During his debut match, played in Hyderabad, Bhatti bowled 26 overs, conceded 78 runs and got two wickets. His first ever scalp was the prized wicket of Rafatullah Mohmand who, at the time, was considered one of the top batsmen in the domestic circuit.

Hyderabad lost that match by an innings and 122 runs, but the result of the match did not dampen Bhatti’s passion. It did not take long for his first fifer. In his third first-class match at the Niaz Stadium Hyderabad, he took five wickets in the first innings against Wapda, including the wicket of wicket-keeper batsman Zulqarnain Hyder, who later played Test matches for the Pakistan team.

Despite performing reasonably well with the ball, Kashif did not turn heads, perhaps because he was not consistent enough. But the month of March 2017 brought good news for him when the former chief selector Inzamam-ul-Haq shortlisted him for a three-day training camp in Lahore, where former Pakistan head coach Mickey Arthur monitored players’ skills, fitness and fielding. The other notable name in that camp was Mohammad Abbas, who is now spearheading Pakistan’s Test bowling attack.

Finally, in the 2017/18 season Bhatti caught the attention of the pundits. During that season he became the best spinner of the Quaid-i-Azam Trophy and notched up fourth position on the table with 49 wickets in nine matches, behind three pace bowlers. At the end of that first-class season, he was one of the 26 emerging players selected for the NCA emerging players’ training camp at the National Cricket Academy in Lahore.

Bhatti carried his good form into the subsequent season (2018/19) and became the best spinner for the second year running, with 49 wickets in eight matches. Only fast bowler Aizaz Cheema was ahead of him. Cheema topped the table with 59 wickets, but he also played two more games than Bhatti.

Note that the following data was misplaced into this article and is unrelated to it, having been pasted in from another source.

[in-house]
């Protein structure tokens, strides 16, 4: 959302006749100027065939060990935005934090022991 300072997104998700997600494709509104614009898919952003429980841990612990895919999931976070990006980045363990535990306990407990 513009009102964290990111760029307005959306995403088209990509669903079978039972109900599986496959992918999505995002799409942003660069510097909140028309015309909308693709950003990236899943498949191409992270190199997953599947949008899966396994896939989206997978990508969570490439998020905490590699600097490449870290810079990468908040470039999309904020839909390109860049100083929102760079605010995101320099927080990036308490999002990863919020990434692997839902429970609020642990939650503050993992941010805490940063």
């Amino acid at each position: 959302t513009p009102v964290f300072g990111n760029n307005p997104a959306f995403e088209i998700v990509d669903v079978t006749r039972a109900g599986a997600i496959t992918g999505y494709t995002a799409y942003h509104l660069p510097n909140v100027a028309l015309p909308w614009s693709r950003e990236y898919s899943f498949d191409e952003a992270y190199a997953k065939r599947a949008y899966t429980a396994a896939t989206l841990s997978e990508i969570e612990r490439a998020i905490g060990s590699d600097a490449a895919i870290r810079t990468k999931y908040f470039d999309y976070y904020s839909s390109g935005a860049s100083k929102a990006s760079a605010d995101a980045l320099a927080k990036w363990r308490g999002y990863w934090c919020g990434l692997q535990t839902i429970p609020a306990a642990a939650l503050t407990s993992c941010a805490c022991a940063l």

Bhatti’s hard work was rewarded when he got the selectors’ nod and went off for Australia in November 2019. Making his Test debut, wearing the white kit with a gold Pakistan star close to the heart and a green cap on the head, Bhatti couldn’t be happier. “I was excited when I saw my name in the Test squad. I want to perform in international cricket just like the way I have performed on the domestic circuit and make a name for myself at the international level,” he says.

Since Yasir Shah was the frontline spinner in the team during the tour, it was always unlikely that Bhatti would make it to the playing eleven. But it’s only a matter of time before his time comes. For the time being, he’s happy because the selectors have retained him in the Test squad.

The writer tweets @CaughtAtPoint

Published in Dawn, EOS, March 8th, 2020

Opinion

Sialkot speaks
31 Jul 2021

Sialkot speaks

The PML-N leadership is shell-shocked. A drubbing by the PTI in Sialkot? In the heart of Sharif territory?
Who messed up Afghanistan?
31 Jul 2021

Who messed up Afghanistan?

Russia and USA are squarely responsible for Afghanistan’s tragedy but Pakistan is certainly not innocent.

Editorial

31 Jul 2021

China-Taliban meeting

WITH the government in Kabul appearing to stand on very fragile foundations, and as the clock ticks down to the ...
31 Jul 2021

Outages in Makran

IT is no surprise that people in Balochistan’s Makran Division have of late taken to the streets to protest in the...
31 Jul 2021

Reduction in polio cases

AFTER the long and tedious efforts of those running the national polio programme, there are signs that Pakistan ...
30 Jul 2021

Judge’s elevation

A CONTROVERSY roiling the legal fraternity for a few weeks has come to a head. It was precipitated by the Judicial...
PTI’s Sialkot win
30 Jul 2021

PTI’s Sialkot win

The PML-N’s internal duality is a particularly acute factor that is dragging down the party in electoral contests.
30 Jul 2021

Attack on Chinese

AN attack targeting two Chinese nationals in Karachi on Wednesday should put the security apparatus on alert in ...